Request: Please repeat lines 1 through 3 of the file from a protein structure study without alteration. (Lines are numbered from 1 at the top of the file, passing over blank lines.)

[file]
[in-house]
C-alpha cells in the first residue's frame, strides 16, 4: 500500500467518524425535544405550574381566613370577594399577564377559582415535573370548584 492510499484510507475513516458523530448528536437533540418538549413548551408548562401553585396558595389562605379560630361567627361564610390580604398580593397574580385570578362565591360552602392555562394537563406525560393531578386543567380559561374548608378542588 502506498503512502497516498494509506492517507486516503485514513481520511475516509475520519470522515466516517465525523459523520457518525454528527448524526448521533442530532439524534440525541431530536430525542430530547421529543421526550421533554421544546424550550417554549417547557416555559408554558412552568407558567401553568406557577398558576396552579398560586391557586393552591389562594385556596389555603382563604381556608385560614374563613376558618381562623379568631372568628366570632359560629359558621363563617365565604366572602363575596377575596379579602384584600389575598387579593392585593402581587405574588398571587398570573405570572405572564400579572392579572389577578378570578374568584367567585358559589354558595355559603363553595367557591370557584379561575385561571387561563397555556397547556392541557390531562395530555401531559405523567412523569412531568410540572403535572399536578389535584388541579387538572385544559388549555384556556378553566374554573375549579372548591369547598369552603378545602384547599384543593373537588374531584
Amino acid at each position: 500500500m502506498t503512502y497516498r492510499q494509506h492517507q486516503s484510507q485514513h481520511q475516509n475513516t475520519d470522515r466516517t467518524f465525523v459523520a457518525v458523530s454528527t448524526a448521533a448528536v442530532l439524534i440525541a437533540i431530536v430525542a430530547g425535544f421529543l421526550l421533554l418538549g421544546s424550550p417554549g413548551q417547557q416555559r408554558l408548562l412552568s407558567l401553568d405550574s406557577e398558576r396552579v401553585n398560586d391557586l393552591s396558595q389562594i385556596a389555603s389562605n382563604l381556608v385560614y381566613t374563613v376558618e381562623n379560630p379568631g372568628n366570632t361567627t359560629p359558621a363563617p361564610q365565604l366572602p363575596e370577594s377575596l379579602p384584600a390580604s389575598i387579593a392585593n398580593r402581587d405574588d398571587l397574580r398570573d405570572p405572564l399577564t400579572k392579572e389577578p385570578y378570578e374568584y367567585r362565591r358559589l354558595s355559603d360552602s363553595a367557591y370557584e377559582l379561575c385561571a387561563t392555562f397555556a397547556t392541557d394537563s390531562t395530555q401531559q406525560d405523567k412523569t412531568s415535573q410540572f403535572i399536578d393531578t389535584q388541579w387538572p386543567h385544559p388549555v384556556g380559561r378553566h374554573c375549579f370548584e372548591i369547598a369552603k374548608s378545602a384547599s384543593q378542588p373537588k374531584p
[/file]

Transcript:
[in-house]
C-alpha cells in the first residue's frame, strides 16, 4: 500500500467518524425535544405550574381566613370577594399577564377559582415535573370548584 492510499484510507475513516458523530448528536437533540418538549413548551408548562401553585396558595389562605379560630361567627361564610390580604398580593397574580385570578362565591360552602392555562394537563406525560393531578386543567380559561374548608378542588 502506498503512502497516498494509506492517507486516503485514513481520511475516509475520519470522515466516517465525523459523520457518525454528527448524526448521533442530532439524534440525541431530536430525542430530547421529543421526550421533554421544546424550550417554549417547557416555559408554558412552568407558567401553568406557577398558576396552579398560586391557586393552591389562594385556596389555603382563604381556608385560614374563613376558618381562623379568631372568628366570632359560629359558621363563617365565604366572602363575596377575596379579602384584600389575598387579593392585593402581587405574588398571587398570573405570572405572564400579572392579572389577578378570578374568584367567585358559589354558595355559603363553595367557591370557584379561575385561571387561563397555556397547556392541557390531562395530555401531559405523567412523569412531568410540572403535572399536578389535584388541579387538572385544559388549555384556556378553566374554573375549579372548591369547598369552603378545602384547599384543593373537588374531584
Amino acid at each position: 500500500m502506498t503512502y497516498r492510499q494509506h492517507q486516503s484510507q485514513h481520511q475516509n475513516t475520519d470522515r466516517t467518524f465525523v459523520a457518525v458523530s454528527t448524526a448521533a448528536v442530532l439524534i440525541a437533540i431530536v430525542a430530547g425535544f421529543l421526550l421533554l418538549g421544546s424550550p417554549g413548551q417547557q416555559r408554558l408548562l412552568s407558567l401553568d405550574s406557577e398558576r396552579v401553585n398560586d391557586l393552591s396558595q389562594i385556596a389555603s389562605n382563604l381556608v385560614y381566613t374563613v376558618e381562623n379560630p379568631g372568628n366570632t361567627t359560629p359558621a363563617p361564610q365565604l366572602p363575596e370577594s377575596l379579602p384584600a390580604s389575598i387579593a392585593n398580593r402581587d405574588d398571587l397574580r398570573d405570572p405572564l399577564t400579572k392579572e389577578p385570578y378570578e374568584y367567585r362565591r358559589l354558595s355559603d360552602s363553595a367557591y370557584e377559582l379561575c385561571a387561563t392555562f397555556a397547556t392541557d394537563s390531562t395530555q401531559q406525560d405523567k412523569t412531568s415535573q410540572f403535572i399536578d393531578t389535584q388541579w387538572p386543567h385544559p388549555v384556556g380559561r378553566h374554573c375549579f370548584e372548591i369547598a369552603k374548608s378545602a384547599s384543593q378542588p373537588k374531584p